Having SunCal go ahead with its plan will affect the area and its theme park subsequently because it will take land away from being allocated to tourists needs [will be explained more fully in Q3]. “It’s not an either/or” Disney argued “Anaheim has to address the issue of affordable housing but it also had to protect the resort area! ” The two sides quickly formed their own advocates. SunCal advocates formed the Coalition to Defend and Protect Anaheim declaring that “these new homes would enable many families to live near their places of work and thereby reduce commuter congestion on freeways”.

Disney’s advocates on the other hand formed Save our Anaheim Resort District to protect the resort area from non-tourism projects. The City Council was split on the issue, to say the least. The five person council has to decide if it will give permissions for SunCal to proceed to build its development plan in a site located strictly for tourism projects, only because this will solve the affordable housing dilemma, or stick with Disney’s claim that the site was made from the start for tourism projects and disregarding the fact now will only hurt the area and the businesses in it as well the theme park of course.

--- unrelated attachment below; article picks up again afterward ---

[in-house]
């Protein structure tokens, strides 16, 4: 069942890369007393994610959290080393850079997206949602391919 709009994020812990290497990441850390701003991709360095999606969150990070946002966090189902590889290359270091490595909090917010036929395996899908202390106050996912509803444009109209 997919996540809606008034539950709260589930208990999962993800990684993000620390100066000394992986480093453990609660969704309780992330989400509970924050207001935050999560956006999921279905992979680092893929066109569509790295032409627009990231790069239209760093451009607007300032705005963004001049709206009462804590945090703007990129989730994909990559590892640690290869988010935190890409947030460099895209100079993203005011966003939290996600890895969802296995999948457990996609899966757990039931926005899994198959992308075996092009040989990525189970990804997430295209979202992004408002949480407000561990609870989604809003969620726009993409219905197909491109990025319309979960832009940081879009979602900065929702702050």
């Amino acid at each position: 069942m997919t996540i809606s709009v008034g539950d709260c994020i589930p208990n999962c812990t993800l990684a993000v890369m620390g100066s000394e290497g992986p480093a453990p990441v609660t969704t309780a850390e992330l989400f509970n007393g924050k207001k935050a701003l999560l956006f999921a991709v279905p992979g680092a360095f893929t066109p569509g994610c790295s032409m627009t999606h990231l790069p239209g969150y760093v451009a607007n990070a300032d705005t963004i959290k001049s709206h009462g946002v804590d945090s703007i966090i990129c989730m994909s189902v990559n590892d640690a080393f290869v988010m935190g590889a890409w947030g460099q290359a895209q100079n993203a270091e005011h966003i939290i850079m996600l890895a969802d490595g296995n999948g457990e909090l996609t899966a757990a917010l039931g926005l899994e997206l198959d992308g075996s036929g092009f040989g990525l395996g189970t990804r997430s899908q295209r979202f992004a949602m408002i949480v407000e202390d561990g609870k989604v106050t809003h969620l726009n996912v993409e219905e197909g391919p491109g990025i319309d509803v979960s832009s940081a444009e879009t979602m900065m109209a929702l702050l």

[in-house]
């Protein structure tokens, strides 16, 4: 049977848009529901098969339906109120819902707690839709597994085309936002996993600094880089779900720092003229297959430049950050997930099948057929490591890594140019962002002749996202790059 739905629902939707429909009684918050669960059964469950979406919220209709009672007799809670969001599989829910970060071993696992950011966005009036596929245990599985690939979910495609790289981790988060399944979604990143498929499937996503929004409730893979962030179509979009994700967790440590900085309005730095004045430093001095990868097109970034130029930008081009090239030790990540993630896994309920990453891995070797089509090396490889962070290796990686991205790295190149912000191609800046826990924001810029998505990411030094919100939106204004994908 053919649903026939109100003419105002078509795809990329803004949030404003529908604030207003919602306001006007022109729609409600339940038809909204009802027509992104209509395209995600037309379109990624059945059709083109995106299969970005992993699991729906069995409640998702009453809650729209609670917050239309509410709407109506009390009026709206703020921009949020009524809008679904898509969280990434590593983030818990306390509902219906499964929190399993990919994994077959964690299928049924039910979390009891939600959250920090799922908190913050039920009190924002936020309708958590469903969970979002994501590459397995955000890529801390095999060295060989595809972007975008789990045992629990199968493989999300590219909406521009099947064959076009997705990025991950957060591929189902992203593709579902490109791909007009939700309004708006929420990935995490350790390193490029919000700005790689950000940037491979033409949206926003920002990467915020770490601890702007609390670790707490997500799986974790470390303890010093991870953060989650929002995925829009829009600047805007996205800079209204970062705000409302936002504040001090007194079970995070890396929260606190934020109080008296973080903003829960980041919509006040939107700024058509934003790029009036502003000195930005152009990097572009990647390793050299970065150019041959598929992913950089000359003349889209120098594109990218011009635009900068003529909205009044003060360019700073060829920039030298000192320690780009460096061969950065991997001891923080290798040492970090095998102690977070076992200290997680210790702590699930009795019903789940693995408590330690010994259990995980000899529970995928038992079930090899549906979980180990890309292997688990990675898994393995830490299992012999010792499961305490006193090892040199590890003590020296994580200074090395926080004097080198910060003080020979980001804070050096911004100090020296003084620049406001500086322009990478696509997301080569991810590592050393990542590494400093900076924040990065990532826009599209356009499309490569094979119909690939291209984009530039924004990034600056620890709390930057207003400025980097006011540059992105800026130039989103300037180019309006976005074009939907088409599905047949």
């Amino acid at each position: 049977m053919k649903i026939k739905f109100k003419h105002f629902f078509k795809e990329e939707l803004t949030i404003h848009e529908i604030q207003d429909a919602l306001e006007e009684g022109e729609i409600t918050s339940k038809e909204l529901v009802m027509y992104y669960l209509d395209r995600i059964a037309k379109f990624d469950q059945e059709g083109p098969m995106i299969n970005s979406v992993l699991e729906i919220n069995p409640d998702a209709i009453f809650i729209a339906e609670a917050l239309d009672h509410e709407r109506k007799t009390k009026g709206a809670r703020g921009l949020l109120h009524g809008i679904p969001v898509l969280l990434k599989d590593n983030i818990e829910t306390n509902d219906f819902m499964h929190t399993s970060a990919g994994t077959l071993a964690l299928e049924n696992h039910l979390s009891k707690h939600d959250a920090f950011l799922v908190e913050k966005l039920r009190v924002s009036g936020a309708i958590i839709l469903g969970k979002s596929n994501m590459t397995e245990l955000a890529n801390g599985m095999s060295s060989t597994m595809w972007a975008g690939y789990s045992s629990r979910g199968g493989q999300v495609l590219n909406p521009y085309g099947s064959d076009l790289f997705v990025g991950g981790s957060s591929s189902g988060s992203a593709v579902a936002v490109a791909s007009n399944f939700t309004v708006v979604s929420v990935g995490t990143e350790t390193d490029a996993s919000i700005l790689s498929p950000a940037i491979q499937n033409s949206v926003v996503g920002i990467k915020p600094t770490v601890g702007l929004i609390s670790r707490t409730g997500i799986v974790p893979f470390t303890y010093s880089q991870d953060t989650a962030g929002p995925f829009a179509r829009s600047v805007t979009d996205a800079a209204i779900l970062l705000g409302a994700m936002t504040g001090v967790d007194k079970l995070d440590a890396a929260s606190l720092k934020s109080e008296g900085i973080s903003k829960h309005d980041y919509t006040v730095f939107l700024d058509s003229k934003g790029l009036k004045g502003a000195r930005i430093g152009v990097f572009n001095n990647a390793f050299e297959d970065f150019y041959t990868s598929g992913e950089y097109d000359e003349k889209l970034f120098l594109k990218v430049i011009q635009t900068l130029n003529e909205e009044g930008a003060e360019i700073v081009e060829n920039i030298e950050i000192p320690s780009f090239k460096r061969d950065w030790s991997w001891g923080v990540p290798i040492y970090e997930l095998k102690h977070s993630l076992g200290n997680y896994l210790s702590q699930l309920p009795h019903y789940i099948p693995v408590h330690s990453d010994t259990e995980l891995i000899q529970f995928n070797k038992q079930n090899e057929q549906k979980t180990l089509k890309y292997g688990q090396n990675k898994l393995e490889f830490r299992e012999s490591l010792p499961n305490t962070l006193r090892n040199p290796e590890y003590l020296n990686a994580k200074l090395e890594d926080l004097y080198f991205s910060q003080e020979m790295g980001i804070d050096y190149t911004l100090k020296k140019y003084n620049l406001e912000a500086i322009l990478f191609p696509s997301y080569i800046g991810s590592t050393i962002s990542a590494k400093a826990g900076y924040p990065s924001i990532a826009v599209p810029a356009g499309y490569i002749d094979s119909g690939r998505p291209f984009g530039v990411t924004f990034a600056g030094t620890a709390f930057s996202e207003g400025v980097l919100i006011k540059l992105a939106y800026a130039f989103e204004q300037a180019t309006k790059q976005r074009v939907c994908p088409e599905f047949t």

Q2 The relevant market stakeholders are Disney’s stockholders, creditors, suppliers, customers, employees and distributors as well as other resort based owners located within the resort district. The nonmarket stakeholders are the community, government, media, and non-governmental organizations. Q3 The stockholders of Disney will be affected adversely by SunCal plans because it might slow down the flow of tourists to the area and thus affect the theme park’s profits and the stockholders profits, dividends subsequently.

They are opposed to SunCal’s proposal solely because the area should be targeted to bring about as much tourists to the area and thus enlarge the theme park’s tourist segment and bring out more potential profit and capital appreciation for the stockholders. The same can be said about the resort based business owners, because they may depend on Disney which is the main attraction for the continuation of their businesses.

Fewer developments for tourists, less tourists, lesser incentives for them to come to the area and as such will affect Disney adversely which in return will affect the businesses that depend on it for tourist attractions. Moreover, this will in turn affect the creditors, suppliers, and distributers of Disney. The amount of credit needed to run the theme park will be reduced heavily since there will be fewer tourists to attend to. Fewer supplies will be needed if tourism will lessen in the area and as such there will not be as many supplies being distributed.